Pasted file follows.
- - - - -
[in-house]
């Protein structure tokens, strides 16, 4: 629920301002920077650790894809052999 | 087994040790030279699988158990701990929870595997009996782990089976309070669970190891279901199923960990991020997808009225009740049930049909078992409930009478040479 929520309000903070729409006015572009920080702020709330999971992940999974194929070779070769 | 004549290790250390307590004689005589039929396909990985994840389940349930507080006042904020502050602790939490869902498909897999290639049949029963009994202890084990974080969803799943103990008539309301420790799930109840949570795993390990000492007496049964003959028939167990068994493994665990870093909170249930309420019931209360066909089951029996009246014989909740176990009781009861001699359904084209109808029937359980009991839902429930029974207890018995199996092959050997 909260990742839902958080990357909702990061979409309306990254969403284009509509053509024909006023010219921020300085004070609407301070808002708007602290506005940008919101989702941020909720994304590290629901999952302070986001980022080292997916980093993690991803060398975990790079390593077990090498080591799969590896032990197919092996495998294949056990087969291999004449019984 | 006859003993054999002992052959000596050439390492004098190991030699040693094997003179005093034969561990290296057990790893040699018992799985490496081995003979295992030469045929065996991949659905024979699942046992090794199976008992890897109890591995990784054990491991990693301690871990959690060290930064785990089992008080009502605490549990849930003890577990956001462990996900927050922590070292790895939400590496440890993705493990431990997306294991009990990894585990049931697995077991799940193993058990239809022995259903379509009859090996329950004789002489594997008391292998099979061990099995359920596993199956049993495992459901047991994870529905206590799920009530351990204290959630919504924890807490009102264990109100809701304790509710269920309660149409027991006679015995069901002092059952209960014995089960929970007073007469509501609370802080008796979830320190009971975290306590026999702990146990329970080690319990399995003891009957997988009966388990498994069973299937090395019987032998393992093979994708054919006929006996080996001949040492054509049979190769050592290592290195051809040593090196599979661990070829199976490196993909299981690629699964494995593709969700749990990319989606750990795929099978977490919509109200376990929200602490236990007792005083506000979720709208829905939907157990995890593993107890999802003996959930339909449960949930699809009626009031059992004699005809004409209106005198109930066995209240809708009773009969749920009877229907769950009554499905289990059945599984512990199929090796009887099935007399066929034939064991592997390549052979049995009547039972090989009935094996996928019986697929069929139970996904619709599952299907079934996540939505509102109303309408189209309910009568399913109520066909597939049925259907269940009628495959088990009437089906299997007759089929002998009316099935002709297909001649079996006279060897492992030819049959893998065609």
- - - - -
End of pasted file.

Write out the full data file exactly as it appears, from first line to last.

[in-house]
């Protein structure tokens, strides 16, 4: 629920301002920077650790894809052999 | 087994040790030279699988158990701990929870595997009996782990089976309070669970190891279901199923960990991020997808009225009740049930049909078992409930009478040479 929520309000903070729409006015572009920080702020709330999971992940999974194929070779070769 | 004549290790250390307590004689005589039929396909990985994840389940349930507080006042904020502050602790939490869902498909897999290639049949029963009994202890084990974080969803799943103990008539309301420790799930109840949570795993390990000492007496049964003959028939167990068994493994665990870093909170249930309420019931209360066909089951029996009246014989909740176990009781009861001699359904084209109808029937359980009991839902429930029974207890018995199996092959050997 909260990742839902958080990357909702990061979409309306990254969403284009509509053509024909006023010219921020300085004070609407301070808002708007602290506005940008919101989702941020909720994304590290629901999952302070986001980022080292997916980093993690991803060398975990790079390593077990090498080591799969590896032990197919092996495998294949056990087969291999004449019984 | 006859003993054999002992052959000596050439390492004098190991030699040693094997003179005093034969561990290296057990790893040699018992799985490496081995003979295992030469045929065996991949659905024979699942046992090794199976008992890897109890591995990784054990491991990693301690871990959690060290930064785990089992008080009502605490549990849930003890577990956001462990996900927050922590070292790895939400590496440890993705493990431990997306294991009990990894585990049931697995077991799940193993058990239809022995259903379509009859090996329950004789002489594997008391292998099979061990099995359920596993199956049993495992459901047991994870529905206590799920009530351990204290959630919504924890807490009102264990109100809701304790509710269920309660149409027991006679015995069901002092059952209960014995089960929970007073007469509501609370802080008796979830320190009971975290306590026999702990146990329970080690319990399995003891009957997988009966388990498994069973299937090395019987032998393992093979994708054919006929006996080996001949040492054509049979190769050592290592290195051809040593090196599979661990070829199976490196993909299981690629699964494995593709969700749990990319989606750990795929099978977490919509109200376990929200602490236990007792005083506000979720709208829905939907157990995890593993107890999802003996959930339909449960949930699809009626009031059992004699005809004409209106005198109930066995209240809708009773009969749920009877229907769950009554499905289990059945599984512990199929090796009887099935007399066929034939064991592997390549052979049995009547039972090989009935094996996928019986697929069929139970996904619709599952299907079934996540939505509102109303309408189209309910009568399913109520066909597939049925259907269940009628495959088990009437089906299997007759089929002998009316099935002709297909001649079996006279060897492992030819049959893998065609």